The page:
Nevertheless, Martin, like Chrétien before him, has had considerable success in identifying himself with the strong, popular anti-war current and in claiming that this sets him and the Liberals apart from the Conservatives, who in March 2003 denounced the Liberal government for not standing with Canada’s traditional allies, the US and Britain.
That said, there are real and growing tensions between the Canadian and US elites, as evidenced by the repeated spats that Chrétien and now Martin have had with the Bush administration.A crisis in Canada-US relations
The Canadian ruling class has been riled by the Bush administration’s readiness to run roughshod over the system of international law and multilateral alliances that Washington helped put in place in the decades after World War II. The Canadian elite was a strong supporter of Cold War multilateralism, because through various inter-imperialist alliances it was able to gain weight well beyond Canada’s economic and military clout and because such alliances gave it a means of limiting and deflecting economic and political pressure from the US.
Especially disturbing for Canada’s corporate elite has been Washington’s refusal to accept repeated decisions by NAFTA panels and tribunals striking down the tariffs that the US has imposed on Canadian softwood lumber exports. A lot of money is at stake. Washington has collected some $4 billion US in tariffs, money it is threatening to hand over to US lumber producers. But even more significant in the eyes of Canada’s corporate and political elite is the apparent refusal of the US to abide by the trade rules established under NAFTA.
In the face of considerable opposition from within its own ranks, the Canadian ruling class effected a major change in its class strategy with the 1988 Canada-US Free Trade Agreement and then NAFTA. Through these trade pacts, the most powerful sections of Canadian capital sought to secure guaranteed access to the US market, under conditions where the world economy was fracturing into three large zones—North America, the European Union and East Asia.
But the disruption of border traffic after the September 11, 2001 attacks and the softwood lumber and other trade disputes have demonstrated that the Canadian elite is far from having secured privileged access to the US market.
The Canadian ruling class was quite willing to look the other way when the Bush administration trashed international law to invade Iraq. It is quite another thing when Washington’s bullying and unilateralism threaten its own profits and strategic interests.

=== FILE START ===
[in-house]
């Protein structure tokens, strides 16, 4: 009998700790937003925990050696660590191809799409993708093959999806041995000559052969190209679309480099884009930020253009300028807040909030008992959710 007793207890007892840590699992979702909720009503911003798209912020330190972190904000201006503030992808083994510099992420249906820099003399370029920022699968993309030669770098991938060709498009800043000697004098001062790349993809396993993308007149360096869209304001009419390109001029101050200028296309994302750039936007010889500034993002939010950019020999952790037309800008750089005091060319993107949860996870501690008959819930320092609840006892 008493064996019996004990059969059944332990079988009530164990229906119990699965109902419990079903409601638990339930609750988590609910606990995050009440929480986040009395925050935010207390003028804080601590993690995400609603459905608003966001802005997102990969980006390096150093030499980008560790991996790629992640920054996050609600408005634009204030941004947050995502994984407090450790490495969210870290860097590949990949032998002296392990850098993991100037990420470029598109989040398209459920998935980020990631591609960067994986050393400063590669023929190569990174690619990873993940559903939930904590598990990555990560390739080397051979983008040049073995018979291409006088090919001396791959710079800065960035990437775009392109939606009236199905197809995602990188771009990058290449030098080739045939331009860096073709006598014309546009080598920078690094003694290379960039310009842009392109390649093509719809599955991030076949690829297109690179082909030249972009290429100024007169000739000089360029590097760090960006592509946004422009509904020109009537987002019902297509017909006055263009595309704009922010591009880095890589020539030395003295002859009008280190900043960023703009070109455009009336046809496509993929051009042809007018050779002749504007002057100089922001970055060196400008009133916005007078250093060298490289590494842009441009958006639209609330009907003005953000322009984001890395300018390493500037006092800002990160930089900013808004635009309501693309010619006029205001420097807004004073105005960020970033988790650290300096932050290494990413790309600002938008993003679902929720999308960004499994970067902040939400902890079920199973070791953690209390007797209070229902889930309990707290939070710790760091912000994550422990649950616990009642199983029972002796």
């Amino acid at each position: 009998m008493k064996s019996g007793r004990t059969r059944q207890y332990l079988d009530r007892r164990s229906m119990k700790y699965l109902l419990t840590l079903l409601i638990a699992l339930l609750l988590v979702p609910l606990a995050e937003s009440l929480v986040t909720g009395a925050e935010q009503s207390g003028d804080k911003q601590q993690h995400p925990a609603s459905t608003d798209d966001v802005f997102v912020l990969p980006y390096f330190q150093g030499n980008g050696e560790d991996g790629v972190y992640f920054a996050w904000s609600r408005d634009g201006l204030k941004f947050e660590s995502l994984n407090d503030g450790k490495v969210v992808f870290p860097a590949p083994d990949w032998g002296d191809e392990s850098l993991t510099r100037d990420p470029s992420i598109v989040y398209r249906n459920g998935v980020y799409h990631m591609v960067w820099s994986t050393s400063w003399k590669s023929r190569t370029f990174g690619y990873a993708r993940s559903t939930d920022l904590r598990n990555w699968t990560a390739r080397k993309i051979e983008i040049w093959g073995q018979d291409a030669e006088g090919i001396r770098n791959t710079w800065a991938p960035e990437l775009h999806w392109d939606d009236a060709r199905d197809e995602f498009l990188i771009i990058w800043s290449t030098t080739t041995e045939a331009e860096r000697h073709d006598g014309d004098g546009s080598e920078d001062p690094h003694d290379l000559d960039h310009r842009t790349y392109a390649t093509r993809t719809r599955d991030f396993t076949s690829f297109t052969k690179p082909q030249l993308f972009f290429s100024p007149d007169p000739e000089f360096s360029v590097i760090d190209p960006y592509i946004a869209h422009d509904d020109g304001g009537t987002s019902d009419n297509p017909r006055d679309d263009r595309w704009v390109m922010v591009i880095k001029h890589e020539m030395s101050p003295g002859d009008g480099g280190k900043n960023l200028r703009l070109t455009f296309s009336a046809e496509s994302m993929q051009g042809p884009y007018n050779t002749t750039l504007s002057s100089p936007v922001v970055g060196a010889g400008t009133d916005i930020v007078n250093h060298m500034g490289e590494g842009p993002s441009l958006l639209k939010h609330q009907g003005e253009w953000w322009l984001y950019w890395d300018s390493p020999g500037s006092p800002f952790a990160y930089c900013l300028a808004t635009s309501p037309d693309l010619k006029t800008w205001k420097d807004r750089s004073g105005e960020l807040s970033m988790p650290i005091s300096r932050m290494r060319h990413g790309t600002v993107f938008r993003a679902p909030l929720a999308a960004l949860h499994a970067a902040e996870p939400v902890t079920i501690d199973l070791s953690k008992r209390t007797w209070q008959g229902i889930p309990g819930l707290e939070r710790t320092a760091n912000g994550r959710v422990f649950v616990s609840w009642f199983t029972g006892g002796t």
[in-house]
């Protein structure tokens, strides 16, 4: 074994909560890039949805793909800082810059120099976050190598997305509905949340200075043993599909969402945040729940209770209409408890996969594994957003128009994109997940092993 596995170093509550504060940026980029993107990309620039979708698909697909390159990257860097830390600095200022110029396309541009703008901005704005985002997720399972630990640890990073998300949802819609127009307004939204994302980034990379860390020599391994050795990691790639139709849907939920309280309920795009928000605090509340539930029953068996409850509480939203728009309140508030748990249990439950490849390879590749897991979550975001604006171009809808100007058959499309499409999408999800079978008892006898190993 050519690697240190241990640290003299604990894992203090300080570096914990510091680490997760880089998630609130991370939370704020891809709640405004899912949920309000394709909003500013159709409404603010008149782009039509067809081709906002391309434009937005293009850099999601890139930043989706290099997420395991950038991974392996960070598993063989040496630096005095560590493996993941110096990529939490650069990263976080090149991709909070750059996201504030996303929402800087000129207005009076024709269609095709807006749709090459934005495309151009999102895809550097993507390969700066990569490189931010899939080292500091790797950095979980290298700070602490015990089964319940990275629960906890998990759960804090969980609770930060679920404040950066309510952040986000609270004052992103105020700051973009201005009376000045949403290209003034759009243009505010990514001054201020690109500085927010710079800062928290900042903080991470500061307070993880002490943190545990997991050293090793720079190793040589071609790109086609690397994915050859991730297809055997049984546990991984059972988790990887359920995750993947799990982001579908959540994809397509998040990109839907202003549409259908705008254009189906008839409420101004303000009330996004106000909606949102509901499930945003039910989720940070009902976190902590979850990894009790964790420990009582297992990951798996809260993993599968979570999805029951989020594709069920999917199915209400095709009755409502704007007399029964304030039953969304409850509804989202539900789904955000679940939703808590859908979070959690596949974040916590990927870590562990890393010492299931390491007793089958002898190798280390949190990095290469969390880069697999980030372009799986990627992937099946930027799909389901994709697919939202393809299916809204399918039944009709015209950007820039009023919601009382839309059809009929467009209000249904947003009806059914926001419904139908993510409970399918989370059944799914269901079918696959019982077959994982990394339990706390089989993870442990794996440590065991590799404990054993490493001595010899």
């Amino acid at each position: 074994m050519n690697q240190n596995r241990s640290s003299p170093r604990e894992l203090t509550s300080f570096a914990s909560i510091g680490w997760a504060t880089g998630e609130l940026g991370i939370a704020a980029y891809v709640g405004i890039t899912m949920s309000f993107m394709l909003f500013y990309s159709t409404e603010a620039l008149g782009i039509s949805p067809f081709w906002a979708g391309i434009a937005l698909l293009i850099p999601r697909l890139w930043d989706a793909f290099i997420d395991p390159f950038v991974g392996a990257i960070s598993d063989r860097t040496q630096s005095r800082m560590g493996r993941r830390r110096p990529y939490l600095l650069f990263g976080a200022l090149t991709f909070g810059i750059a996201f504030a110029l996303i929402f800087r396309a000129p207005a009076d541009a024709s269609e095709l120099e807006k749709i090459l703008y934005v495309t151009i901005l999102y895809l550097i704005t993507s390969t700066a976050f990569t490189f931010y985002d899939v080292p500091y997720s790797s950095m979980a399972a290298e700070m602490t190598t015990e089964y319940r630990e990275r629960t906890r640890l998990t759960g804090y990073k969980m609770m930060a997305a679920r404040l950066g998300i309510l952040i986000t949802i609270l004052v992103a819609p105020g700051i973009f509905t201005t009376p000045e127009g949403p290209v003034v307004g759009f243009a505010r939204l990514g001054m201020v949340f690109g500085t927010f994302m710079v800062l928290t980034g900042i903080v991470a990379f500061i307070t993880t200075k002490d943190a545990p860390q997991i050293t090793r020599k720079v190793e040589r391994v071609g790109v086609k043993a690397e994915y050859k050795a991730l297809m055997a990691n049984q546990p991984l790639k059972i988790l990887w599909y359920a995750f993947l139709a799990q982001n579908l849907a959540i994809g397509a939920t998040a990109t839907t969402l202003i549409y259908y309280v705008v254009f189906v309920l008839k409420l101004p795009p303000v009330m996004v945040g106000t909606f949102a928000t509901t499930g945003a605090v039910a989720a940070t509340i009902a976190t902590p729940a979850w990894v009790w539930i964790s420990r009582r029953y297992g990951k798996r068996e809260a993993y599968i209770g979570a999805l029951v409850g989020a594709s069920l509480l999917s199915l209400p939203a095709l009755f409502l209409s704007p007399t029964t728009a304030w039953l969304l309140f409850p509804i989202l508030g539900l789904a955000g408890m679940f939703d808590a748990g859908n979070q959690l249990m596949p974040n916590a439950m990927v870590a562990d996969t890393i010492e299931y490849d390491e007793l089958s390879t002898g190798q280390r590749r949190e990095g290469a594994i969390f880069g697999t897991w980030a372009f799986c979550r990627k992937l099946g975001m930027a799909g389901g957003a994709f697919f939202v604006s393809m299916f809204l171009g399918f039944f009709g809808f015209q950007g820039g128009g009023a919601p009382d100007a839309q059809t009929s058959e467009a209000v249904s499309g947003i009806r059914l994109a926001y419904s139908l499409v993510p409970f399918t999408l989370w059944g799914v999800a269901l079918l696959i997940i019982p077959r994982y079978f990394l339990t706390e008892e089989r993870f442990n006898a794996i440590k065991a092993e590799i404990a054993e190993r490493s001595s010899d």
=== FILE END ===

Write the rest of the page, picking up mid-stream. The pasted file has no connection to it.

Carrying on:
One indication of just how angry and fearful the Canadian elite is of the Bush administration’s unilateralism is that both the Liberals and Conservatives have in recent months said that if the US is not prepared to address Canada’s concerns over the enforceability of NAFTA decisions, Canada should aggressively pursue closer economic relations with China and India.
Like Martin, Conservative leader Stephen Harper has found it politic to put some distance between himself and the Bush administration. Earlier this week, before Wilkins had scolded Martin, Harper said that a Conservative government would be ready to reopen the issue of Canadian participation in the US missile defence shield, but would not deploy Canadian troops to Iraq.
Following the exchange between Wilkins and Martin, Harper accused the prime minister of grandstanding and suggested a Conservative government would be more willing than the Liberals to confront the Bush administration over the softwood lumber tariff. Harper compared Martin to a schoolchild who is “always name-calling from a safe distance” but has no intention of actually getting into a fight. The prime minister, chided Harper, “couldn’t throw a punch to save his life.”
(One of the chief arguments that Harper and his Conservatives made before and immediately following the outbreak of the Iraq war was that the Liberals’ refusal to join the invasion had damaged Canada’s economic interests, because it would strengthen US opposition to making a deal with Canada over softwood lumber.)
The election posturing aside, the Conservatives speak for a section of the Canadian bourgeoisie that believes the interests of Canadian capital can best be secured by aggressively pursuing the role of Washington’s most faithful ally. The Liberals speak for another faction that accepts the inevitability of a closer economic and geo-political partnership with US imperialism, but is seeking a means of continuing to pursue the multi-lateralism of the pre-2001 era, so as to better be able to advance Canadian capital’s independent, imperialist interests. This faction also fears the impact on class relations of Canada playing a more active role in US overseas military adventures and of the refashioning of Canadian nationalist ideology that this would entail. (Since the 1960s, the ruling elite has promoted a Canadian nationalist ideology that contrasts a pacific, purportedly more socially responsible Canadian capitalism to the rapacious dollar-republic to the south.)
Workers in Canada must oppose all ruling class factions in the debate over Canada’s relations with the United States and develop a joint struggle with workers in the US, Mexico and around the world against all sections of capital and all forms of imperialism.